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There’s a lot of fuss about single-use plastic straws right now.
“They’re decimating ocean life!” “They’re ruining the environment!” “Why are we focusing on straws when there are other worse pollutants?” “But wait! Some people with disabilities need them!”
I’m with ya.
But no matter what side of the argument you come down on, one thing is certain:
We all have a responsibility to reduce waste.
We’ve managed to reduce our trash output to roughly half a bag per week, largely because we use the products in this post. Luckily, none of these things are outright weird (well, except for maybe the last one according to some folks, but that didn’t stop us).
It’s actually really easy. Here’s how you can get started.
13 Easy Reusable Items to Help You Reduce Plastic Waste
Okay, I know I said “besides straws” but obviously if you want to get some reusable straws to take along with you to avoid single-use plastic straws at restaurants you should TOTALLY do that. This nifty set includes both stainless steel AND flexible silicone options, as well as cleaning brushes and a carry pouch.
1. Regular Shopping Bags
This seems so obvious for so many reasons, yet I am astounded at how many people aren’t on board with this yet.
Basic Version: Use natural canvas bags made from cotton instead of synthetic bags made with plastic fibers to feel extra good about your choices.
A little bit more: These collapsable box totes have sturdy bottoms and sides, are easily carried with straps OR handles, and fold flat for storage. Use them for your weekly grocery shopping or to take items to parties, the beach, picnics, laundry, and more. You never know when a tote might come in handy!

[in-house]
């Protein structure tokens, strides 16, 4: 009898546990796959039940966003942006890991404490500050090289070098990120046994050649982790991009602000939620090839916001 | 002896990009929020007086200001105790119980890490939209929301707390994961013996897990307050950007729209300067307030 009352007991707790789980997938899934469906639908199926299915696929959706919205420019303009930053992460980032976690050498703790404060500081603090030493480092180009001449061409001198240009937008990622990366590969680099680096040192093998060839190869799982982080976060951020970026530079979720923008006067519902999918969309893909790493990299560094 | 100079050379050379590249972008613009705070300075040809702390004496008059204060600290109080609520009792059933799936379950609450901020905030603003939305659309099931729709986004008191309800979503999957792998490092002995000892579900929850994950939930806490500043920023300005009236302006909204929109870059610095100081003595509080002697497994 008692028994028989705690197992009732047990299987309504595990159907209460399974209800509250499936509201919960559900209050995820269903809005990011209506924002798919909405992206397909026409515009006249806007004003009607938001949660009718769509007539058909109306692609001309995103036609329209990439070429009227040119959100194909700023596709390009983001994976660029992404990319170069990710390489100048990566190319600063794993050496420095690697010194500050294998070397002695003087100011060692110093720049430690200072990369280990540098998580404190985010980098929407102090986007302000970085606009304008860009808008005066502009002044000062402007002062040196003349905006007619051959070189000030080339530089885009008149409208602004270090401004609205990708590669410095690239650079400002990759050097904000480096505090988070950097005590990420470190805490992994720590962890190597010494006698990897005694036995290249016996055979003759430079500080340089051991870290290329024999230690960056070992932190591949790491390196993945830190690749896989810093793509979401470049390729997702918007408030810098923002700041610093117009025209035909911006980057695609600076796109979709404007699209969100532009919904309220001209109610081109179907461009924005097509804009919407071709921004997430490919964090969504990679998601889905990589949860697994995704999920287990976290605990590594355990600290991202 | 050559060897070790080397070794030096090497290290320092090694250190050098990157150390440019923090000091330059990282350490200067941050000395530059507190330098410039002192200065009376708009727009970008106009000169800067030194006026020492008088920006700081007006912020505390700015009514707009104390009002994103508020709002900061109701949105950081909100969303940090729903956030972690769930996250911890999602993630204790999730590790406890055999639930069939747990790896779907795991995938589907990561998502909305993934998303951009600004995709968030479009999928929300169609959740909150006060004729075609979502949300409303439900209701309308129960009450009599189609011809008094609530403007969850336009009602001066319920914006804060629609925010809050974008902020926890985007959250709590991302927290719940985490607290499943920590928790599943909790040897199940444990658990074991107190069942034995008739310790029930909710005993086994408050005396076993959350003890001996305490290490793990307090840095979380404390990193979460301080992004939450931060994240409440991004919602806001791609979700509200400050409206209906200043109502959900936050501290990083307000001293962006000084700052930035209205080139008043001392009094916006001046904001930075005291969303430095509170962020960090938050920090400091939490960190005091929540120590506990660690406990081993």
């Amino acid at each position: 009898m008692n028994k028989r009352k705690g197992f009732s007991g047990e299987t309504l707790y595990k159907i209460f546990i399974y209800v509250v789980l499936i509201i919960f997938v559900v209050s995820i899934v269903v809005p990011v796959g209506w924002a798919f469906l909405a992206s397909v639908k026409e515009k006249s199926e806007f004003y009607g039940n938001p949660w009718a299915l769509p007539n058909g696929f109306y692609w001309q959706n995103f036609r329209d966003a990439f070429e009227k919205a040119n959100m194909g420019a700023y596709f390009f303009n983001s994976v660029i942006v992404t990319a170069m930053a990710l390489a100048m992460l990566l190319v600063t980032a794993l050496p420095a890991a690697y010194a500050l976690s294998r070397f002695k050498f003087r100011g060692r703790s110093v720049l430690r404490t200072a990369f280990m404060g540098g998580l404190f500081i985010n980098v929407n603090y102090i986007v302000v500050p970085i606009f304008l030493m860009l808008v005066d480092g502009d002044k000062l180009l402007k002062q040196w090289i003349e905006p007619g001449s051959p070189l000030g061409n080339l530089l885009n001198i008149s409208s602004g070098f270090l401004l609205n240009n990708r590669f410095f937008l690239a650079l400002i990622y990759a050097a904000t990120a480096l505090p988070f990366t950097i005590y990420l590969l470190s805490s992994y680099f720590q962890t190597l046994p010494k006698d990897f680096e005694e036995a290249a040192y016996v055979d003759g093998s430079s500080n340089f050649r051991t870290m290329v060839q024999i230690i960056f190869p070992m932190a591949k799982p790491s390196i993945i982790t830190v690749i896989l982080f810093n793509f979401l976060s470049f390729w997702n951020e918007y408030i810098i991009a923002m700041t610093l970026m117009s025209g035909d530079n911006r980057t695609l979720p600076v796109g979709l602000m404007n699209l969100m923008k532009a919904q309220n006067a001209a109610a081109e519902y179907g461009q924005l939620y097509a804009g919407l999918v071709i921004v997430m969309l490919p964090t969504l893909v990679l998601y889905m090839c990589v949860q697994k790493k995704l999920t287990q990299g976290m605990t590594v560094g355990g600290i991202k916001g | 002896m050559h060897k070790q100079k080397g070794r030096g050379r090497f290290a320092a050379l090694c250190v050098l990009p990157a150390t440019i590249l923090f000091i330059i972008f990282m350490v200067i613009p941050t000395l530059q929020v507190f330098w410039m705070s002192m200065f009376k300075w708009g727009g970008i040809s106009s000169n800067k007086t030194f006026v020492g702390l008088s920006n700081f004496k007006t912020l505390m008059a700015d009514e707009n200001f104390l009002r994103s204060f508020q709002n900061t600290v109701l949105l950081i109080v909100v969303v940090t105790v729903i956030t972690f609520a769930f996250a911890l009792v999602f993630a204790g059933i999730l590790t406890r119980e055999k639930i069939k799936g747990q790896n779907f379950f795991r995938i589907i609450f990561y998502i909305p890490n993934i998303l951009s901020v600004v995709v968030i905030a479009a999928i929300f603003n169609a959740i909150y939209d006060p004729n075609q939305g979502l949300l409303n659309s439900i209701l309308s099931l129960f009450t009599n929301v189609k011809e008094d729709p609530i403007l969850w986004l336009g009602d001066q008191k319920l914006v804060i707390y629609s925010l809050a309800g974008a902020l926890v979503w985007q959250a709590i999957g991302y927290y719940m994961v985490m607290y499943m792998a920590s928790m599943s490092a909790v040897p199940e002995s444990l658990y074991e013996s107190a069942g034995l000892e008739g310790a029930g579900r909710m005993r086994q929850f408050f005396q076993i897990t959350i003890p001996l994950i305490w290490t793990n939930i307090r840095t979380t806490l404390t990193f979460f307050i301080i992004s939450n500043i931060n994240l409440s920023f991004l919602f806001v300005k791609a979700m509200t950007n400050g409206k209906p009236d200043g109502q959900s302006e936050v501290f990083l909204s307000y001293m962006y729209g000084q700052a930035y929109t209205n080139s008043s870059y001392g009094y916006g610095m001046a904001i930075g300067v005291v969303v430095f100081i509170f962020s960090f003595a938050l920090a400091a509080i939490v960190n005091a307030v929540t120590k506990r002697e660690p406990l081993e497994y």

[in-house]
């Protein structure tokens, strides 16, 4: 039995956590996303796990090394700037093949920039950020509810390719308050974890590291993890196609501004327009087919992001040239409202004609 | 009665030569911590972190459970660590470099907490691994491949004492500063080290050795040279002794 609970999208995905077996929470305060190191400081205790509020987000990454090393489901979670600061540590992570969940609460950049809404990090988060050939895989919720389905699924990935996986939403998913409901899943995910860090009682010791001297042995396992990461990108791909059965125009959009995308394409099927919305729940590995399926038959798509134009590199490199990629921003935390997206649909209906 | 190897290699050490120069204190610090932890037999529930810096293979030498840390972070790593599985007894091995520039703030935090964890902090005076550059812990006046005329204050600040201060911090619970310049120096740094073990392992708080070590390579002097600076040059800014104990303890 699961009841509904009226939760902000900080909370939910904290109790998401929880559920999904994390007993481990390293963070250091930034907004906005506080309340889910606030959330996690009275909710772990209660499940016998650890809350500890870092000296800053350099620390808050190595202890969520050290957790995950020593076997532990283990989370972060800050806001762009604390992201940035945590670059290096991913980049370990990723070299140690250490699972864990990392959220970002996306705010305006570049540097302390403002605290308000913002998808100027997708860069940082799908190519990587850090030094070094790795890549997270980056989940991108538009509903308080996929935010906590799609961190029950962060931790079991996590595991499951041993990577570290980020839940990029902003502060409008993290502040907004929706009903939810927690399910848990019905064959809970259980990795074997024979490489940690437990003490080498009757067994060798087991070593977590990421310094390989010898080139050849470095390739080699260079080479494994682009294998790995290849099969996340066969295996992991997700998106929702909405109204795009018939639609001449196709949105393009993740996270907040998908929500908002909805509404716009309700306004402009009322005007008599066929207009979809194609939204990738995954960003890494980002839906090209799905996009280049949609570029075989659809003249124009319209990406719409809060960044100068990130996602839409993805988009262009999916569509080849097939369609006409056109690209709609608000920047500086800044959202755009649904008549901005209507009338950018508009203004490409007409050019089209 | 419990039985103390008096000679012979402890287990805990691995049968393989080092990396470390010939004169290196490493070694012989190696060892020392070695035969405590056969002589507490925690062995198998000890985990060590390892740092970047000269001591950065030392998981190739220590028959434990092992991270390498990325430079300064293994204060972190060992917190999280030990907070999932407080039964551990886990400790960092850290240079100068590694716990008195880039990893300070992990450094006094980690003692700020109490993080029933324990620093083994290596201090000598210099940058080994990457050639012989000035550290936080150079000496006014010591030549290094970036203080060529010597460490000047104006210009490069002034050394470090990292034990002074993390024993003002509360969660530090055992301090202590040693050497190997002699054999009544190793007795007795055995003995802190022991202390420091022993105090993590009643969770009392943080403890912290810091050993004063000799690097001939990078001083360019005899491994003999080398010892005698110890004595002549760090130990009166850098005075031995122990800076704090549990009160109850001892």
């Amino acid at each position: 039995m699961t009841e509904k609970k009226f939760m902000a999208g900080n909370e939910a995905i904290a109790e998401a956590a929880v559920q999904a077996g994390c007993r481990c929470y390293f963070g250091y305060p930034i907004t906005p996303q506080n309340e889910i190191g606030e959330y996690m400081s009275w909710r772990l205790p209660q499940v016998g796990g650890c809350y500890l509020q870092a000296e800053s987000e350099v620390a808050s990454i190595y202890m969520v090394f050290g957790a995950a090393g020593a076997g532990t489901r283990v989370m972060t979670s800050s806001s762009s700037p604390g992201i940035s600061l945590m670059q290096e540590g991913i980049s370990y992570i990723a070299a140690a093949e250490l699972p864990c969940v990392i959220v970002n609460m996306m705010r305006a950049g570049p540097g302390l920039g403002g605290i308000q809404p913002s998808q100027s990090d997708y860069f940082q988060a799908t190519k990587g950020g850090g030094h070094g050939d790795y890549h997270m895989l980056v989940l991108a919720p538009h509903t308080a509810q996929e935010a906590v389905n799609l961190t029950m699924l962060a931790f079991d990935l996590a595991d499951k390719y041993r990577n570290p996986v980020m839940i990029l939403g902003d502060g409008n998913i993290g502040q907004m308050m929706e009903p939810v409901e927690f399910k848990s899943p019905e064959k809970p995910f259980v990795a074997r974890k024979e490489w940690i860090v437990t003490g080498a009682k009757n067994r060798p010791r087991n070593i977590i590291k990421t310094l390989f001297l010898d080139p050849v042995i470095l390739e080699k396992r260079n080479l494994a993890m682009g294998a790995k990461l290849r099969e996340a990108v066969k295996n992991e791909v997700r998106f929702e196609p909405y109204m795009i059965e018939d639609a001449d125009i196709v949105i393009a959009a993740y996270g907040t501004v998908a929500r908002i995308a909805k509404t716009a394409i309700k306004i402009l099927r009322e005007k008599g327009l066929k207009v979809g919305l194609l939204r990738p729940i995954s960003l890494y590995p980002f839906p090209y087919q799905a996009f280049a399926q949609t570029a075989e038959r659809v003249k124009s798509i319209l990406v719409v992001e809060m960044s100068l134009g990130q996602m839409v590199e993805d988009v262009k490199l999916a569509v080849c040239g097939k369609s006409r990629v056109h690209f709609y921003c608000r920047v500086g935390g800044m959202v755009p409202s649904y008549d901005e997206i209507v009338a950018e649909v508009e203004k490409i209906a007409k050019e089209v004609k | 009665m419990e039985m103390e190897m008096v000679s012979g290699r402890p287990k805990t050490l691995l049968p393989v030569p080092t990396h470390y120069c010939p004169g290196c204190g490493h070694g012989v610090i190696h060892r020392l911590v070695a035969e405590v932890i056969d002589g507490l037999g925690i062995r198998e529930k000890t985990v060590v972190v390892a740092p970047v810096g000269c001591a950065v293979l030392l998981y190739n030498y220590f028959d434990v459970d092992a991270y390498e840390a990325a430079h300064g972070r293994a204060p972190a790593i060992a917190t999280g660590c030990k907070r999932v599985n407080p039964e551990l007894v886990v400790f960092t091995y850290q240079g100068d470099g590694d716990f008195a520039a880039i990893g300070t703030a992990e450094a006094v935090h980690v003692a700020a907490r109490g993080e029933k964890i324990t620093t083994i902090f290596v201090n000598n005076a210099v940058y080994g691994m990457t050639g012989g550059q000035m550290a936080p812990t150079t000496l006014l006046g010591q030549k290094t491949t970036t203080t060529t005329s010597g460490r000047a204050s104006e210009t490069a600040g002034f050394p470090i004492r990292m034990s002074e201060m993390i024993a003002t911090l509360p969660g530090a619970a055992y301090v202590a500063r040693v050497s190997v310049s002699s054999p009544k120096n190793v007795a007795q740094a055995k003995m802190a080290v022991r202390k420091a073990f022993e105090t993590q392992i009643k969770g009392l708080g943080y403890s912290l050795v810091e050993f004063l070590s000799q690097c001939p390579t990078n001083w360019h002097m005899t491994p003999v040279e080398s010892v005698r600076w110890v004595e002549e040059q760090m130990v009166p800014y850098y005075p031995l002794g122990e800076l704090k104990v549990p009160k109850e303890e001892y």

2. Reusable PRODUCE Bags
I get into so many more awkward conversations with folks at the grocery store now that I’m using these. “What are those?” “Where’d ya get those?” “I’ve never seen those before!” HA HA HA YES. I TOO ENJOY THESE BAGS THAT I GOT ON AMAZON. </awkward>
I use these bags from Earthwise. They’re awesome because they come in a variety of sizes to accommodate different food items, are relatively see-through for the cashiers to check PLU numbers.
Lots of places are cool with customers bringing their own cups! Starbucks gives customers 10 cents off per cup of any drink, and you can bring in ANY reusable cup. My favorite local coffee shop encourages people to do the same. Other restaurants will if you just ASK.
3. Cups for Adults
As opposed to the littles, of course…I’ll get to them.
My husband has a YETI tumbler that he LOVES. Drinks keep their temperature FOR. EV. ER.
I personally love my Contigo because it’s totally sealed and clumsy me can’t spill it.
For reference, here I am starting another morning of solo cordwood building with my Contigo full of coffee in hand back in 2016. It was a few years old at that point and it’s still going strong, even though I may or may not have dropped it off of the scaffolding more than once.
4. Cups for the Kiddos